Why You Need a Ridiculously Awesome Personal Brand (and How to Build One) - Part 1.

By Irene McConnell (Kotov)

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You’ve finally decided that you’re going to future-proof your career by creating a personal brand.

The problem, however, is that knowing exactly where to start can be difficult. Do you need a personal website? A LinkedIn profile? A new professionally written resume? The options seem endless and before you know it, you’re overwhelmed. 

It’s just too hard. You're wondering whether you should put the idea on hold for now.

Well, I wanted to make it easy for you. In this 3-part series I'll begin by showing you the 17 building blocks of a modern personal brand. I'll then give you step-by-step instructions on how to pick the the right ones for your career, personality and ambitions to create a highly unique mix of elements which will become your personal brand.

So, let's go. Here are the most common (and essential) branding elements.

 

1. Your Brain.

Contrary to what some personal branding “experts” will tell you, building your personal brand doesn’t begin with opening a Twitter or LinkedIn profile (or tinkering any other aspect of technology, for that matter). 

It begins with a close look at who you are, what you do, why you do it and what values you uphold

Importantly, personal branding is not simply a vehicle for advancing your career. It’s also an opportunity to alter the context and/or direction of your career for the better. It can enable you to find more meaningful (not necessarily prestigious) work, allow yourself to express fully and find more satisfaction in what you do.

Before you start thinking about technology, resumes and websites, examine yourself. Your brand, distilled to the core, is a value declaration. Be clear on what value you bring before you move on.

 

2. Your Resume / CV.

Old school, I know. Do you even need a resume these days? Well, most likely. Even though digital technology is taking over the world, the humble resume is still likely to be part of the hiring process for another 3-5 years.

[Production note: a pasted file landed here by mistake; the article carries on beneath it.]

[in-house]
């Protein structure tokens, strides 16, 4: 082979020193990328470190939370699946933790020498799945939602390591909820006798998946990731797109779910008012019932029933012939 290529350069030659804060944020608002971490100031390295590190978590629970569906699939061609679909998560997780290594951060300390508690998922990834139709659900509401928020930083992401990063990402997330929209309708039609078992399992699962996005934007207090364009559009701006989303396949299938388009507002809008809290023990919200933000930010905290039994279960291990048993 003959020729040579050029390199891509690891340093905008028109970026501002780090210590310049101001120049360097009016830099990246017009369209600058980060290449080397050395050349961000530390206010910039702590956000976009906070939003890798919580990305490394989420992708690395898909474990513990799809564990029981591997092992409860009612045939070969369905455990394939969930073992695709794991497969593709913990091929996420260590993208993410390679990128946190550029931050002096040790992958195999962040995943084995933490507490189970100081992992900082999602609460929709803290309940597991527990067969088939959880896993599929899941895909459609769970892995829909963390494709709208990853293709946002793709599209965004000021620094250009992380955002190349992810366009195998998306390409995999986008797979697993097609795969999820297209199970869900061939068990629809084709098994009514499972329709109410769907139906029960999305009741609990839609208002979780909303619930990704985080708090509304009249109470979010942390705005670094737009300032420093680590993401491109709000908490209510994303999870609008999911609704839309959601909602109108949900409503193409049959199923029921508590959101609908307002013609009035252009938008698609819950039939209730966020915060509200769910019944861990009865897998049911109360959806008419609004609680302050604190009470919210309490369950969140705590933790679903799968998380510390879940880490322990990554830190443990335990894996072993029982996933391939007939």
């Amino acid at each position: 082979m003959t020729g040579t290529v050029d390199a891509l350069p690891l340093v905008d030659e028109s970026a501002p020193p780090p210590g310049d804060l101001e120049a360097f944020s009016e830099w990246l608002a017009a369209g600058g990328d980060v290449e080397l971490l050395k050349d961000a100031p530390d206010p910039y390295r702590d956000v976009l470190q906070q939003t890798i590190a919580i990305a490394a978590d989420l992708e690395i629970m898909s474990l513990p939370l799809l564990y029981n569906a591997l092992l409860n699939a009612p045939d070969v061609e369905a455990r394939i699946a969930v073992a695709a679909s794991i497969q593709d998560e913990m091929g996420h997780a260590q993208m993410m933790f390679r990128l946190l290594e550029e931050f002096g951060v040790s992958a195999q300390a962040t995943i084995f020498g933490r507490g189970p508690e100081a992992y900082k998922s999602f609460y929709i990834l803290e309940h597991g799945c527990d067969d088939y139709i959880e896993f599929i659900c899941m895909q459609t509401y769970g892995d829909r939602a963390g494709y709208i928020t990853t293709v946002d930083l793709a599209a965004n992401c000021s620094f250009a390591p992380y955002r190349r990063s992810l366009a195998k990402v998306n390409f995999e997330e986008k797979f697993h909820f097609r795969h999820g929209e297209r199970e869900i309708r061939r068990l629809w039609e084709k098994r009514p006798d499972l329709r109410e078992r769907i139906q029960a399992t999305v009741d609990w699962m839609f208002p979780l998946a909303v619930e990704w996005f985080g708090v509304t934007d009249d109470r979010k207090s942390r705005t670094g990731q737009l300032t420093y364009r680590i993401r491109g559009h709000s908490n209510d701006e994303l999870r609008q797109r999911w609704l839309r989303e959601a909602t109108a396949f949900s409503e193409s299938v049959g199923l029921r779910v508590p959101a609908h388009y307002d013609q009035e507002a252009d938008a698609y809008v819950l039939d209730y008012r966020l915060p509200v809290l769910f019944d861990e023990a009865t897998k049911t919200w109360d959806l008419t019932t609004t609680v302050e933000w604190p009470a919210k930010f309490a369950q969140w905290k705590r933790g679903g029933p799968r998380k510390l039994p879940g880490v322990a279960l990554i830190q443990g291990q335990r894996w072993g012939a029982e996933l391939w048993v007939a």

Ensure that your resume is not just a dry, bland list of tasks you’ve performed. Here's an example what you shouldn't to (yet, sadly, is what I find in resumes very often):

“Managed business banking excellence project.”

And here’s the same, expressed in more attention-grabbing form:

“Led 2013 Business Banking Excellence initiative for the Operations Support team, driving delivery of 10 distinct process improvement projects, resulting in cost and time benefits equivalent to 0.44 FTE saving.”

See the difference?

 

3. Business Cards.

Your current employer has probably provided you with business cards. 

However, it’s important to note that there is a huge difference between your current job and your personal brand. The former is your current primary economic relationship while the latter is your stand. 

One is prone to relatively frequent change while the other is enduring.

Your brand sets the context from which you decide which jobs to take. 

In an increasingly mobile, transient and mobile workplace (40% of workers will be non-full time by 2020), the need for business cards which represent you as a brand - rather than your job - will only accelerate.

Expect to find yourself in more and more situations where you won’t want to represent yourself as “Senior Project Manager at ACME Company”. 

 

4. Elevator Pitch.